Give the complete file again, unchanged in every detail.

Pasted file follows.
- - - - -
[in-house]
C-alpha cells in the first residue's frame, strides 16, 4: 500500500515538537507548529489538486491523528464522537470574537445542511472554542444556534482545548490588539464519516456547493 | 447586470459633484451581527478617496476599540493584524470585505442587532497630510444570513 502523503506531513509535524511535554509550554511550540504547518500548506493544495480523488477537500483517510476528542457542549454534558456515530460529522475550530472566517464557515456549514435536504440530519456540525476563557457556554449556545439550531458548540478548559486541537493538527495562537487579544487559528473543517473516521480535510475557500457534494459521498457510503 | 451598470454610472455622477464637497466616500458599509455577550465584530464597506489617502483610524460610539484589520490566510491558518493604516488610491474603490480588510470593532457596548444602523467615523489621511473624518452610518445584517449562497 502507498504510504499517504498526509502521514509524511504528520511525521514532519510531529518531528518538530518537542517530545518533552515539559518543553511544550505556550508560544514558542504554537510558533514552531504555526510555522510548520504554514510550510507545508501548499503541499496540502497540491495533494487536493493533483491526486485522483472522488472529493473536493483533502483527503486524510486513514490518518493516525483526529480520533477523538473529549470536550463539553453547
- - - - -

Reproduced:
[in-house]
C-alpha cells in the first residue's frame, strides 16, 4: 500500500515538537507548529489538486491523528464522537470574537445542511472554542444556534482545548490588539464519516456547493 | 447586470459633484451581527478617496476599540493584524470585505442587532497630510444570513 502523503506531513509535524511535554509550554511550540504547518500548506493544495480523488477537500483517510476528542457542549454534558456515530460529522475550530472566517464557515456549514435536504440530519456540525476563557457556554449556545439550531458548540478548559486541537493538527495562537487579544487559528473543517473516521480535510475557500457534494459521498457510503 | 451598470454610472455622477464637497466616500458599509455577550465584530464597506489617502483610524460610539484589520490566510491558518493604516488610491474603490480588510470593532457596548444602523467615523489621511473624518452610518445584517449562497 502507498504510504499517504498526509502521514509524511504528520511525521514532519510531529518531528518538530518537542517530545518533552515539559518543553511544550505556550508560544514558542504554537510558533514552531504555526510555522510548520504554514510550510507545508501548499503541499496540502497540491495533494487536493493533483491526486485522483472522488472529493473536493483533502483527503486524510486513514490518518493516525483526529480520533477523538473529549470536550463539553453547